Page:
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[Contents][Appendix 1]
[Reference 62][Reference 64]

E for Ecstasy by Nicholas Saunders
Appendix 1: Reference Section

63 Risk assessment and the FDA, by Rick Doblin, 1988.
A lecture on the history and current status of neurotoxicological research into the effects of MDMA. Doblin is president of the Multidisciplinary Association for Psychedelic Studies.

Doblin asked whether changes observed in animals given MDMA were permanent, produced behaviour changes and occurred at doses equivalent to those taken by humans.

Experiments on monkeys showed that nerve endings were damaged two weeks afterwards but were partially repaired in 10 weeks. Serotonin levels were partially recovered over a period of months, while one study on rats showed total recovery after one year.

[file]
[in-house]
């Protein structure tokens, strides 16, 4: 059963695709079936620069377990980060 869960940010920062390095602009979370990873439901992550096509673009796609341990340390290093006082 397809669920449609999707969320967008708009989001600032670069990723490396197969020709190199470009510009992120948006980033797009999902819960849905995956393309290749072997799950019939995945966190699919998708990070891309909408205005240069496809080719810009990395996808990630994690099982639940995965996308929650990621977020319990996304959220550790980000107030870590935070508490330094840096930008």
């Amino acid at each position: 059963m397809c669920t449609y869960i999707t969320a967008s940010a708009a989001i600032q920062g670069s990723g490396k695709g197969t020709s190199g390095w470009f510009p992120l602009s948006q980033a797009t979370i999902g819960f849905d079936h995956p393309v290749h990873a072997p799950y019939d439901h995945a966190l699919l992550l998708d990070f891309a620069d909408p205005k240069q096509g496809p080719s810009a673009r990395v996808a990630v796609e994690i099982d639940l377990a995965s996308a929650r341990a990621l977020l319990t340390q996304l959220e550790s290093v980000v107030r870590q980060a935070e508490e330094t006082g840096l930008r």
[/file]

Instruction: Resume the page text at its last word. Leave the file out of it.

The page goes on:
He noted that researchers failed to identify distinguishing characteristics between untreated primates and those whose serotonin had been reduced by 90% and that no cases of MDA toxicity in humans had been noticed even though MDA is twice as toxic as MDMA and was popular in the sixties. Neurotoxic effects on primates given MDMA are only observable at about twice the human dose.

Tests of the mental health of MDMA users showed that their IQ levels were well above average, even though they had consumed an average of 13,000 mg - 100 times more than the therapeutic dose of 125 mg.

[Contents][Appendix 1]
[Reference 62][Reference 64]
E is for Ecstasy by Nicholas Saunders (
HTMLized by Lamont Granquist ( index
Spiritual use of psychoactives book by Nicholas Saunders